Jon Balke and Amina Alaoui - Siwan
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Jon Balke and Amina Alaoui
Siwan
ECM

Norwegian composer-keyboardist Jon Balke and Moroccan singer Amina Alaoui front an illuminating engagement with violinist Kheir Eddine M'Kachiche, trumpeter and electronics artist Jon Hassell, a pair of percussionists, and Barokksolistene, a baroque ensemble comprising violin, viola, cello, bass, archlute, recorder, theorboe, harpsichord, and clavichord. Siwan is an extraordinary experimental encounter between pre-Renaissance and baroque music and Andalusian Gharnati song (the latter tradition made its way to North Africa in 1492 when Spain's Christian reconquista drove out Arabs and Sephardic Jews alike).

This ensemble effort represents an inventive and superbly nuanced meeting of artists deeply invested in their respective traditions, yet instinctively open to the improvisatory potential inherent in this unusual project. Balke's arrangements and Alaoui's effortless, haunting lyricism project a sense of longing and find new life in the passion of Arabic poetry (from the ninth century forward) and early Spanish texts by the likes of Lope de Vega and San Juan de la Cruz. The compatibility between Andalusian and early European elements may surprise, although the profound expressive traces of seven centuries of Moorish-Jewish-Christian cohabitation in the Iberian Peninsula, manifest throughout, clearly continue to inspire today.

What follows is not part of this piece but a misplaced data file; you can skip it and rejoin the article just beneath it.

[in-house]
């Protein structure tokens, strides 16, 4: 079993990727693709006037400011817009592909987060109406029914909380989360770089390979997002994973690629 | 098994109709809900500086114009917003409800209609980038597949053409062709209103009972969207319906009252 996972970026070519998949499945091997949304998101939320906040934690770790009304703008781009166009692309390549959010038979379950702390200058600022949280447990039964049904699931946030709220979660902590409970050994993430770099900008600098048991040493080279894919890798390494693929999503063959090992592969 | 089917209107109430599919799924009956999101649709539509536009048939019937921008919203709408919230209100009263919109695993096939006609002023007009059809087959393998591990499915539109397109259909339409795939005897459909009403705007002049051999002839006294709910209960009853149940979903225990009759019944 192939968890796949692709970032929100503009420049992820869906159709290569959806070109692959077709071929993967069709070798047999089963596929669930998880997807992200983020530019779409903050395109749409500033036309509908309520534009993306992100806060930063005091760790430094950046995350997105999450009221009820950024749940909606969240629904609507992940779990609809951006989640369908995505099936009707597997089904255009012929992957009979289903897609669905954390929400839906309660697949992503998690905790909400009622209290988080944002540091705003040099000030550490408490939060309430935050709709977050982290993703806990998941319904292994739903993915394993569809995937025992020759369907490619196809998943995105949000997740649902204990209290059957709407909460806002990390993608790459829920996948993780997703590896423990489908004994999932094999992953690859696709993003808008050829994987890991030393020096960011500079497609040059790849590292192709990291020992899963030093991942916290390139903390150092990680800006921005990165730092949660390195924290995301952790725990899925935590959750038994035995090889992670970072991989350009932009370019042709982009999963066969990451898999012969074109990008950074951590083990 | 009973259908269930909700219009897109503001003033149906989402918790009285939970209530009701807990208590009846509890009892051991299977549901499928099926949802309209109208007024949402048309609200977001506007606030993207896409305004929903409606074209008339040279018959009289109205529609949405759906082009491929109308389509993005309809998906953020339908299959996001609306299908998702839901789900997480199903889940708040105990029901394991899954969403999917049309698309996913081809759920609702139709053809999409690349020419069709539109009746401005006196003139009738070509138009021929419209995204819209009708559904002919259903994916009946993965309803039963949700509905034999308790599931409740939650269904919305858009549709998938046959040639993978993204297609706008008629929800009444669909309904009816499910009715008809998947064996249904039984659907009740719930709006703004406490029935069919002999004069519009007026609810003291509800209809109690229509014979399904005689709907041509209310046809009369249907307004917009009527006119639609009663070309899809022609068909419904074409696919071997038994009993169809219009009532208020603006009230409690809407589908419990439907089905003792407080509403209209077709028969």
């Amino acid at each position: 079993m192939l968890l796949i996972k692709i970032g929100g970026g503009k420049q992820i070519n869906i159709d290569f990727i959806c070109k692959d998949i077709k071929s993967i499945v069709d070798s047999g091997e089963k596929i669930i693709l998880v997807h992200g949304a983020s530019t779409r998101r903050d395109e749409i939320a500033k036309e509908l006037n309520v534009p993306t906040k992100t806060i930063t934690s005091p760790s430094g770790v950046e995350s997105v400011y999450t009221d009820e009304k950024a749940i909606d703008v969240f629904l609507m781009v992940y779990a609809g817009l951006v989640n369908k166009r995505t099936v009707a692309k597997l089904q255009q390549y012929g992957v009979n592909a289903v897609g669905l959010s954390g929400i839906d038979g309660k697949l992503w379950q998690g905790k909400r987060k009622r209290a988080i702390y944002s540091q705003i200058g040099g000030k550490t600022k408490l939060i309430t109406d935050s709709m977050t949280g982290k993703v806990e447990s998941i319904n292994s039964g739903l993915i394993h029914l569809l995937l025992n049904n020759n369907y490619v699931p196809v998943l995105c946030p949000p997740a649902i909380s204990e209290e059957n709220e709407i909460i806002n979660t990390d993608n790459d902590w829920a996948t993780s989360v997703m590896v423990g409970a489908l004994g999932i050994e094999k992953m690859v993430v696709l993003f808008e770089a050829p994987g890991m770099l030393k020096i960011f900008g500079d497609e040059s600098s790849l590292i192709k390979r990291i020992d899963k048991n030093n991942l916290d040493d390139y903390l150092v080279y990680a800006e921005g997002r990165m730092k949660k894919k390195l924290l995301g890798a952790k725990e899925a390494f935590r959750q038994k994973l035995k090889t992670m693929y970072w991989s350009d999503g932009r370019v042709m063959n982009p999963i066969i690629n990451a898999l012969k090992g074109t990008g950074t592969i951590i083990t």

This is music wherein time itself - past as present - listens, unfolds, entwines, and develops with a subtlety whose unhurried lyrical spirit eludes and instructs as it enthralls. The original texts (with English translations) invoke a philosophical disposition gone missing in contemporary cultural discourse. As with the extended closing meditation, "Toda ciencia transcendiendo," the 16th-century sensibilities of de la Cruz pose an enigmatic reflection for our own time: "My mind has found a surer way, a knowledge of unknowing, transcending all science." Not authenticity but discovery of a higher order is the artistic objective, and the shape of music to come, in a suggestive and deliberate meeting of cultural traditions that history now replicates among peoples at large, in various lively and volatile combinations, across the planet.-Michael Stone

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